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Optional Function Arguments

Optional Function Arguments

But right now, the contact page is broken because get_pets() has a required argument, and we’re not passing it anything. But what should we pass here? 1000? 1 million? We really want no limit, but that’s not possible right now.

So let’s be clever and pass 0:

<!-- contact.php -->
<!-- ... -->

<h1>
    ...your new best friend from over <?php echo count(get_pets(0)); ?> pets.
</h1>

Next, add an if statement in get_pets(). Let’s only add the limit if the $limit variable is set to something other than zero. We can do this by first creating a $query variable. Then, if we have a limit, add a little bit more to the new variable:

// lib/functions.php
function get_pets($limit)
{
    // ..

    // THIS IS A HUGE SECURITY FLAW - TODO - WE WILL FIX THIS!
    $query = 'SELECT * FROM pet';
    if ($limit != 0) {
        $query = $query .' LIMIT '.$limit;
    }
    $result = $pdo->query($query);
    // ...

}

Try it out! The contact page shows us the right number once again. Our function just got a bit more powerful.

Using Things that Look & Smell Like true/false in an If Statement

Whenever we have an if statement, we always pass it a boolean: either a variable or little bit of code that equates to true or false. When we use the != operator, PHP compares the values and feeds either true or false to the if statement. That’s old news for us.

But let’s try something. What if we just put the $limit variable in the if statement:

// lib/functions.php
// ...

if ($limit) {
    $query = $query .' LIMIT '.$limit;
}

So $limit isn’t a boolean: it’s either the number 3 or 0, depending on who’s calling it. So will this work? Will we get an error?

Refresh the contact page. No error - and it shows 4 pets. Now go to the homepage. We see 3 pets. Things are still working!

So you can pass something other than true or false to an if statement. And when you do, PHP looks at what’s there and tries to figure out if it looks and smells more like true or more like false.

For example, empty things like an empty string or the number zero becomes false. Everything else becomes true.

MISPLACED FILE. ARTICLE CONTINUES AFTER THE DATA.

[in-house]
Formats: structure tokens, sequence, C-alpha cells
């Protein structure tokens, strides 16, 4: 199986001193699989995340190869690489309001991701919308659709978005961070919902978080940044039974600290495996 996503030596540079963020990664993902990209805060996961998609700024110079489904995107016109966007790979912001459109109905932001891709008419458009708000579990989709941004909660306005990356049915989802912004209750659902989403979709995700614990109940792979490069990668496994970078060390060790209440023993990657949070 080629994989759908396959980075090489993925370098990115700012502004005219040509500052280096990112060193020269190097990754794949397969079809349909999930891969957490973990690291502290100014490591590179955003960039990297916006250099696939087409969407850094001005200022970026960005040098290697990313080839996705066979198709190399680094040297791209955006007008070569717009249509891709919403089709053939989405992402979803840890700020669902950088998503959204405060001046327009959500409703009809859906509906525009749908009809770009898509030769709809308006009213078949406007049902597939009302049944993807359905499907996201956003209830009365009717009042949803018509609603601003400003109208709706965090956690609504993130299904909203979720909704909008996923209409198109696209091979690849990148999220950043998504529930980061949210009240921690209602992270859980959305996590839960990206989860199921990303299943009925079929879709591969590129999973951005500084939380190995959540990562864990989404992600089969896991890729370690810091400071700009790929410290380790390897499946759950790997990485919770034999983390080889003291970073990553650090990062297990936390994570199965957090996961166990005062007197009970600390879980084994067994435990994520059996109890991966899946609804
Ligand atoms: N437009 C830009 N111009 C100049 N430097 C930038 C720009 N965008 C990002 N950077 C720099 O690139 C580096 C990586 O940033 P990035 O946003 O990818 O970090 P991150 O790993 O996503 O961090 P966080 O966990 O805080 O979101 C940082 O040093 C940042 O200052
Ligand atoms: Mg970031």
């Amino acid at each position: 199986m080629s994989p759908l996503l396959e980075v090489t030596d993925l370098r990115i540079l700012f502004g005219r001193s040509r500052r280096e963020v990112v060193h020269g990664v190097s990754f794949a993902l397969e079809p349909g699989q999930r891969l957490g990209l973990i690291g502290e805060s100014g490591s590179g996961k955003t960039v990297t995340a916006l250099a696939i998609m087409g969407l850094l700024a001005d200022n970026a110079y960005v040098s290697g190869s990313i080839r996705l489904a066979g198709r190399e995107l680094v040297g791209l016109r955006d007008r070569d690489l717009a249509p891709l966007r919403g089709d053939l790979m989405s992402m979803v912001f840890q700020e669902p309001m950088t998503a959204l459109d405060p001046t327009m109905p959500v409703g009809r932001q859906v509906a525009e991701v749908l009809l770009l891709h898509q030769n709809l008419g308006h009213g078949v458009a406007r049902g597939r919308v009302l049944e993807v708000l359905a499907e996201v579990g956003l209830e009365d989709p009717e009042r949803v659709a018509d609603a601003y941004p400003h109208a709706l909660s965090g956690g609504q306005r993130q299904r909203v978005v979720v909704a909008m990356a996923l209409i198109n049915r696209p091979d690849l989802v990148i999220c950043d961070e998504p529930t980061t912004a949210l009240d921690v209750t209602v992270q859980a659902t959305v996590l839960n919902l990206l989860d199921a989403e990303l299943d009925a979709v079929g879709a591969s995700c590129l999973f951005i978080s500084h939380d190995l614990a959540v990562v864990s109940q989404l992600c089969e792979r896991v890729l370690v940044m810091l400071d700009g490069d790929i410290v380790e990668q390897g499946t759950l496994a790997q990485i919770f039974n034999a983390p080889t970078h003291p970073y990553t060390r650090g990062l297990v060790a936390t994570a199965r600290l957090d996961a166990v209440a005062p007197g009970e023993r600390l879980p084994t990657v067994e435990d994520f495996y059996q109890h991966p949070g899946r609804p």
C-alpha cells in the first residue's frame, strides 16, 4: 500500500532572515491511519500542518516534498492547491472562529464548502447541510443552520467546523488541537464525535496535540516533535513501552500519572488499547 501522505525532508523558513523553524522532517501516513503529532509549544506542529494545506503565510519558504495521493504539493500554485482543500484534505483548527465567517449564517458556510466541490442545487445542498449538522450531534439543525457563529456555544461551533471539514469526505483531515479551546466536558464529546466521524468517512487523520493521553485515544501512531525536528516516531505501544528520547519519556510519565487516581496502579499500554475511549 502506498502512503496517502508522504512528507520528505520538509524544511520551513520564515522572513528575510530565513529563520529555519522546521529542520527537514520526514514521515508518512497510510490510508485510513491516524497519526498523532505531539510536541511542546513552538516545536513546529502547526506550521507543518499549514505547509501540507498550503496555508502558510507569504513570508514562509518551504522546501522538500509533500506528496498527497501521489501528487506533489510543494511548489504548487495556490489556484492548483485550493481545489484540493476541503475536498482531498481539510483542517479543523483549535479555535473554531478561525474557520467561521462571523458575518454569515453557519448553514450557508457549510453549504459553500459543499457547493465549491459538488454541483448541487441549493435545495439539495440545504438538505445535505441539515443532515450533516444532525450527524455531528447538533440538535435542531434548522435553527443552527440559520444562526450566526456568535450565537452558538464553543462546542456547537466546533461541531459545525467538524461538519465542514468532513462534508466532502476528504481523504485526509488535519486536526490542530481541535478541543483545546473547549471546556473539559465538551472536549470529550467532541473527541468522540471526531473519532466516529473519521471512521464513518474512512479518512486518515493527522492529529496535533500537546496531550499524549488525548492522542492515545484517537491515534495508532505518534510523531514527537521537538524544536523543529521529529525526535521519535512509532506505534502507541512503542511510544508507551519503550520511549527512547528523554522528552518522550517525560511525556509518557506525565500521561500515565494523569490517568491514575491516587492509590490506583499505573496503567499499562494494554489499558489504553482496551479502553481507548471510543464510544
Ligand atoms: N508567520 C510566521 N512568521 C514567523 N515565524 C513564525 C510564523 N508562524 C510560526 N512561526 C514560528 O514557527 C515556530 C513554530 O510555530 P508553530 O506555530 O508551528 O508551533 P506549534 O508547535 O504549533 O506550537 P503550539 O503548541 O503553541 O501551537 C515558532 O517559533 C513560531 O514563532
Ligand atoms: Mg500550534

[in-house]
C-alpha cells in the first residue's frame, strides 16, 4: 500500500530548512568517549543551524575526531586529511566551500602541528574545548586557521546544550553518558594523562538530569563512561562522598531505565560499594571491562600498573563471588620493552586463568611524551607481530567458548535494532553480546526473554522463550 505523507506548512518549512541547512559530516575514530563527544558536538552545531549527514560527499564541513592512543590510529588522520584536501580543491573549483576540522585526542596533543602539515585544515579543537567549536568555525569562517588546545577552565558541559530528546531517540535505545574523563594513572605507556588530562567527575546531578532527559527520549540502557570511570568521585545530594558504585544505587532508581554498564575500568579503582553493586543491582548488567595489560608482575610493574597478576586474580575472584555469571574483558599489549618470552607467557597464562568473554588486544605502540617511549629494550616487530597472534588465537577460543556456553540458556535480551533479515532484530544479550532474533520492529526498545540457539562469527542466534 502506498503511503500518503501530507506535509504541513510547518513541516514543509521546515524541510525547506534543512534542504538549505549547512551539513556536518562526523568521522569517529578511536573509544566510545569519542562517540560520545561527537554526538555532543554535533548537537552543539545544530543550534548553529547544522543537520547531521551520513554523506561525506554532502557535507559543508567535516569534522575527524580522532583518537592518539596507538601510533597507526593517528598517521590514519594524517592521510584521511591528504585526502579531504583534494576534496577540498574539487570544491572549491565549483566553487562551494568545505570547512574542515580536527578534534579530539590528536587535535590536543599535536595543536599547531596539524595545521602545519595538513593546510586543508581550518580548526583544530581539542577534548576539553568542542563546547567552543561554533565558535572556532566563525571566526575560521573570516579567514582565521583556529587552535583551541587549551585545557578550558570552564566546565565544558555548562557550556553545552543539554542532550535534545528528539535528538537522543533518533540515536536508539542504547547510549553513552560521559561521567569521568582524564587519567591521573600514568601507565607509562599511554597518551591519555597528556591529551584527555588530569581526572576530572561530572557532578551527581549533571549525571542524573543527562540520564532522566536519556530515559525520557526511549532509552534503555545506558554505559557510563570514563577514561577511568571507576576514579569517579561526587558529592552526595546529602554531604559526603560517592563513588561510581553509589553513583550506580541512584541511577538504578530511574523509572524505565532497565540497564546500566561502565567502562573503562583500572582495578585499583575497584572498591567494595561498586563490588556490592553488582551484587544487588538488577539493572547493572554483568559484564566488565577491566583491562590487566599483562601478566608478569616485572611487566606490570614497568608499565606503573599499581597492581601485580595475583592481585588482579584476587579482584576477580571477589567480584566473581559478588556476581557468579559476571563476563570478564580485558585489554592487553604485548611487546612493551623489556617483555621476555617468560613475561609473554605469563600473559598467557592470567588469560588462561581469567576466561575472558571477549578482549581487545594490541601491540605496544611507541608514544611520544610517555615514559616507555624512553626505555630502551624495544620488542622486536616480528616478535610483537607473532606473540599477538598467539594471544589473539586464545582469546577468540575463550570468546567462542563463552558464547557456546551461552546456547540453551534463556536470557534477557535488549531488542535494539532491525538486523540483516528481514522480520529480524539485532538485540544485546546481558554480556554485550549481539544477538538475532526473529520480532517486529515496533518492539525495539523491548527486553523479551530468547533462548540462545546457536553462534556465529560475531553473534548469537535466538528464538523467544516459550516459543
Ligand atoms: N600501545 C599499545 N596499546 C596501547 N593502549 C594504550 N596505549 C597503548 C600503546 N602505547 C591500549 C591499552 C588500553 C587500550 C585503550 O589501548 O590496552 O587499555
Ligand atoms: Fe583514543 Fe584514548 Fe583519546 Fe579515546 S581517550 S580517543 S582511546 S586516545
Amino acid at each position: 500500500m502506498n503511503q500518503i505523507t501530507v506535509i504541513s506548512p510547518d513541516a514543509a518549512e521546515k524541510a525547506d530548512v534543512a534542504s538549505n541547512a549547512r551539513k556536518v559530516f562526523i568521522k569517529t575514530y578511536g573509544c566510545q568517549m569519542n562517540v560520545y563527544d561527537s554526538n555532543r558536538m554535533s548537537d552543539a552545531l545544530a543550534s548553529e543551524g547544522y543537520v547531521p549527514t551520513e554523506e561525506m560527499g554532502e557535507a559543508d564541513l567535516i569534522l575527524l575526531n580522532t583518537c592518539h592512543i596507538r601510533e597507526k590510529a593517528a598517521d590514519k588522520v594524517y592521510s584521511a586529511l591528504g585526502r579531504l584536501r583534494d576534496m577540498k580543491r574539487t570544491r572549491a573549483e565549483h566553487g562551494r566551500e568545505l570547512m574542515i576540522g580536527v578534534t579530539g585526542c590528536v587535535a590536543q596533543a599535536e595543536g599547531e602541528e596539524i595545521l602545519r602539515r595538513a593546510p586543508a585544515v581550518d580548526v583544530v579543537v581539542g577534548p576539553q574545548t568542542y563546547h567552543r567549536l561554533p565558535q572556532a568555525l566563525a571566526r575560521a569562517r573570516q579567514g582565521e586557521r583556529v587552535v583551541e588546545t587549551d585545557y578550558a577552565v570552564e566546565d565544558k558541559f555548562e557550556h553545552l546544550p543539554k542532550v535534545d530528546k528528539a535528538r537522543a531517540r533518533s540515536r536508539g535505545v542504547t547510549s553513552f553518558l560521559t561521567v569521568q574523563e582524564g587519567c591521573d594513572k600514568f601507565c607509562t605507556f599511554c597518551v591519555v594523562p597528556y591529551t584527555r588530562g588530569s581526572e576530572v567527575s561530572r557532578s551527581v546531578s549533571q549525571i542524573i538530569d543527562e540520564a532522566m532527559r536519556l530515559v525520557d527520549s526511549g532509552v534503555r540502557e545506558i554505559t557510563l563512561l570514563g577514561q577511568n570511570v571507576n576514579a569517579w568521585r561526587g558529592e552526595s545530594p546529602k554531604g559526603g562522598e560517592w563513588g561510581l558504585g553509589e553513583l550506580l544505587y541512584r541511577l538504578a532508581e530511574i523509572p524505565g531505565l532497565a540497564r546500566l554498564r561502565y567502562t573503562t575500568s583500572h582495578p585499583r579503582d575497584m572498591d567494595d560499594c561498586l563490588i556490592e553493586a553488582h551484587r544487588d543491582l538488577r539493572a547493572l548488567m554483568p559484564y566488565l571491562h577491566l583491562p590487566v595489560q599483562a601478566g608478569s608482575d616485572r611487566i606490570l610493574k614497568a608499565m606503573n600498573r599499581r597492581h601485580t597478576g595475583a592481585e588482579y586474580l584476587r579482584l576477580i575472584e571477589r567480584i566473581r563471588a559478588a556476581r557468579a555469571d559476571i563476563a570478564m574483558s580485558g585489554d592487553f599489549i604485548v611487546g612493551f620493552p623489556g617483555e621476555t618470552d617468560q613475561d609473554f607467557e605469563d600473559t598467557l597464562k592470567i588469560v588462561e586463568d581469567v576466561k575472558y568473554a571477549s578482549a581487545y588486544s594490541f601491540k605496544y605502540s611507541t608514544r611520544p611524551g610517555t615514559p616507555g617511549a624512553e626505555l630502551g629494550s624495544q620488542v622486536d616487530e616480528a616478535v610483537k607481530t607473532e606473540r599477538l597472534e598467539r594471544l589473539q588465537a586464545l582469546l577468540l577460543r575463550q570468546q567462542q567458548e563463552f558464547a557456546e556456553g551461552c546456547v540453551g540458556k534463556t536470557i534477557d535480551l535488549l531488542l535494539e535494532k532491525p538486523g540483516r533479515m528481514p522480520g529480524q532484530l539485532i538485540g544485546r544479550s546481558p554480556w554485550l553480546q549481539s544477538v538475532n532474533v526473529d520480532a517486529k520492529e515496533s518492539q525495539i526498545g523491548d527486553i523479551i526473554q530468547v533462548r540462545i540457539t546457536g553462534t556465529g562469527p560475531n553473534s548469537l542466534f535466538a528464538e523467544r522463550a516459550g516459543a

Value Equates to
0 false
empty string false
empty array false
null false
false false
5 true
foo true
array(5, 10) true
-25 true
true true

Even a negative number or a string that has only spaces in it becomes true, because these aren’t really empty. So when we pass 0 for the $limit argument, it looks like false and doesn’t enter the if statement.

Optional Argument

But we can go further and make the $limit argument completely optional. How? Just assign it a value when you declare the argument in get_pets():

function get_pets($limit = 0)
{
    // ...
}

This doesn’t automatically change anything. But now we can remove the argument we’re passing to get_pets() in contact.php:

<!-- contact.php -->
<!-- ... -->

<h1>
    ...your new best friend from over <?php echo count(get_pets()); ?> pets.
</h1>

Prove that it works by going to the contact page.

The Nothing Value: null

Let’s change the 0 default value to null. null is the value that is equal to “nothing”, and I used it earlier as my database password, since my MySQL server doesn’t have a password.

Both 0 and null will look like false in the if statement, so the code will act the same. Since null means nothing, it just feels a little bit better to use it as the default value for an optional argument.

The Function Signature

By the way, the name and arguments to a function are called the “signature”. When you hear people talking about a function’s signature, it’s just a smart-sounding way to refer to the arguments that function has and also the value it returns. So now you’ll sound even smarter when talking with your cool new programmer friends.

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